No details given
Validity criteria fulfilled:
not specified
Conclusions:
In the following exposure assessment, a value of 10,000 l/kg dw is chosen for both Kpsed and Kpsoil.
With an assumed Kpsusp of 10,000 l/kg and a concentration of 15 mg suspended matter per litre river water, about 87% of the DHTDMAC would remain in the water phase. In river water on average 27% of the DHTDMAC is adsorbed onto suspended matter (average concentration 22 mg/l). From these values, the Kpsusp is calculated to 16,800 l/kg. As the latter value has a better empirical basis, it is used in the exposure calculation.

Description of key information

Key value for chemical safety assessment

Koc at 20 °C:
10 000

Other adsorption coefficients

Type:
log Kp (solids-water in soil)
Value in L/kg:
4
at the temperature of:
20 °C

Other adsorption coefficients

Type:
log Kp (solids-water in sediment)
Value in L/kg:
4
at the temperature of:
20 °C

Other adsorption coefficients

Type:
log Kp (solids-water in suspended matter)
Value in L/kg:
4.22
at the temperature of:
20 °C

Other adsorption coefficients

Type:
log Kp (solids-water in raw sewage sludge)
Value in L/kg:
2.48
at the temperature of:
20 °C

Other adsorption coefficients

Type:
log Kp (solids-water in settled sewage sludge)
Value in L/kg:
2.48
at the temperature of:
20 °C

Other adsorption coefficients

Type:
log Kp (solids-water in activated sewage sludge)
Value in L/kg:
2.48
at the temperature of:
20 °C

Other adsorption coefficients

Type:
log Kp (solids-water in effluent sewage sludge)
Value in L/kg:
2.48
at the temperature of:
20 °C

Additional information

No experimental data are available for the target substance Di-C12-18 alkyldimethyl ammonium chloride. Based on structural similarities, a read-across from DODMAC and DHTDMAC is considered to be appropriate. A justification for read-across is attached to IUCLDI section 13.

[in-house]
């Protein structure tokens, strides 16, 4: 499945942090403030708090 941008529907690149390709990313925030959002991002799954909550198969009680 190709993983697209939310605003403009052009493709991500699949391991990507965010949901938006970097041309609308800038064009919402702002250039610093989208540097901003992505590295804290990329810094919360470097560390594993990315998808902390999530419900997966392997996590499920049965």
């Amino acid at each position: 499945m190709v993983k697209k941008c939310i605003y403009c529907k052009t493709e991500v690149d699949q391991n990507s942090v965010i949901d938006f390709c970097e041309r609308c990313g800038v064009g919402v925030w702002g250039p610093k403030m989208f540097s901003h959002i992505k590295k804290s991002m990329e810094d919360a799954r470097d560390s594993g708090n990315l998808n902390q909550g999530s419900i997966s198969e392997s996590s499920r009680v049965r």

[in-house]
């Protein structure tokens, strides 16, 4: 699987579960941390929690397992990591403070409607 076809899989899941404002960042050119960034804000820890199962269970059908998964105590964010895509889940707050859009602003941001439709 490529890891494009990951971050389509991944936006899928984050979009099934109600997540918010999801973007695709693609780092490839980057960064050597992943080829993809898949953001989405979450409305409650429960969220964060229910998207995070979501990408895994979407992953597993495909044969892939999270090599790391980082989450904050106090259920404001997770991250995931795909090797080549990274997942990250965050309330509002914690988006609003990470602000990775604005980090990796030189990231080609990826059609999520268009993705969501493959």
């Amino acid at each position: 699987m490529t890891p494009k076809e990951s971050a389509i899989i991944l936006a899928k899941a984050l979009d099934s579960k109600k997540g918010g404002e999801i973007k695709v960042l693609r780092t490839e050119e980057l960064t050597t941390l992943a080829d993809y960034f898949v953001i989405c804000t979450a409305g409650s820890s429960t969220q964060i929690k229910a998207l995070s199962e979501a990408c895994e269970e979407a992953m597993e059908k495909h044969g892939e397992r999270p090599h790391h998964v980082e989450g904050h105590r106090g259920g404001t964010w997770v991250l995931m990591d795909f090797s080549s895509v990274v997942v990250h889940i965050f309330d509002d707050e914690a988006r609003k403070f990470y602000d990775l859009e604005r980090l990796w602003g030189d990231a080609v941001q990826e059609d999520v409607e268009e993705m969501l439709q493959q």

Adsorption of quaternary ammonium compounds seems (QAC) to occur mainly by an ion-exchange mechanism and depends on cation-exchange capacity of the sorbent and variety of other parameters. An estimation of Koc using using EpiSuite v4.11, KOCWIN v2.00 is not reliable, since the training set for the Koc estimation of this program did not include any QACs. Therefore, the Koc estimate is outside the program's prediction domain.

 

DHTDMAC adsorbs onto both the mineral and the organic fraction of soil and sediments. Kappeler (1982) found that on average 27% of the DHTDMAC in river water is adsorbed onto suspended matter (mean 22 mg/L suspended solids). The Kpsusp is calculated to 16,800 L/kg from these values.

This demonstrates that DHTDMAC can be bound very strongly by some minerals, while in others relatively small distribution constants were estimated. Under environmental conditions, the sorption properties of DHTDMAC probably vary in a wide range depending on the nature of the adsorbant.

 

For exposure assessment purpose, a value of 10,000 L/kg dw is chosen for both Kpsed and Kpsoil.

With an assumed Kpsusp of 10,000 l/kg and a concentration of 15 mg suspended matter per litre river water, about 87% of the DHTDMAC would remain in the water phase. Kappeler (1982) found that in river water on average 27% of the DHTDMAC is adsorbed onto suspended matter (average concentration 22 mg/L). From these values, the Kpsusp is calculated to 16,800 L/kg. As the latter value has a better empirical basis, it is used in the exposure calculation.

[LogKoc: 4.0]